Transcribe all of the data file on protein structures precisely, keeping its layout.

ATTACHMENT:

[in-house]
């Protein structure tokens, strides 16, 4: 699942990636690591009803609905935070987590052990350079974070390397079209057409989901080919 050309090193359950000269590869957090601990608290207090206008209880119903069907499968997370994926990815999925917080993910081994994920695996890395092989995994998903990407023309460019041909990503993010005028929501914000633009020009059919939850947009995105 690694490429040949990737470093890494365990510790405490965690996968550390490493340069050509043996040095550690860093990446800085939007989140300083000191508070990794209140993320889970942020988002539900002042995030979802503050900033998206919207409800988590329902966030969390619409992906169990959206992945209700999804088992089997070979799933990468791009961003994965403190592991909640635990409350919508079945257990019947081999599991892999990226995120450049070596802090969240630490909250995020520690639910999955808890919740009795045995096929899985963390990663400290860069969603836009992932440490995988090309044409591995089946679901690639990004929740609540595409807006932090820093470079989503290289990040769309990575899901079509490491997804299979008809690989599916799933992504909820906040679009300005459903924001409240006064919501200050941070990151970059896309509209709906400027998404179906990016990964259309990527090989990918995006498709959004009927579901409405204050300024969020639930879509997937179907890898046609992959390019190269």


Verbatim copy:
[in-house]
């Protein structure tokens, strides 16, 4: 699942990636690591009803609905935070987590052990350079974070390397079209057409989901080919 050309090193359950000269590869957090601990608290207090206008209880119903069907499968997370994926990815999925917080993910081994994920695996890395092989995994998903990407023309460019041909990503993010005028929501914000633009020009059919939850947009995105 690694490429040949990737470093890494365990510790405490965690996968550390490493340069050509043996040095550690860093990446800085939007989140300083000191508070990794209140993320889970942020988002539900002042995030979802503050900033998206919207409800988590329902966030969390619409992906169990959206992945209700999804088992089997070979799933990468791009961003994965403190592991909640635990409350919508079945257990019947081999599991892999990226995120450049070596802090969240630490909250995020520690639910999955808890919740009795045995096929899985963390990663400290860069969603836009992932440490995988090309044409591995089946679901690639990004929740609540595409807006932090820093470079989503290289990040769309990575899901079509490491997804299979008809690989599916799933992504909820906040679009300005459903924001409240006064919501200050941070990151970059896309509209709906400027998404179906990016990964259309990527090989990918995006498709959004009927579901409405204050300024969020639930879509997937179907890898046609992959390019190269």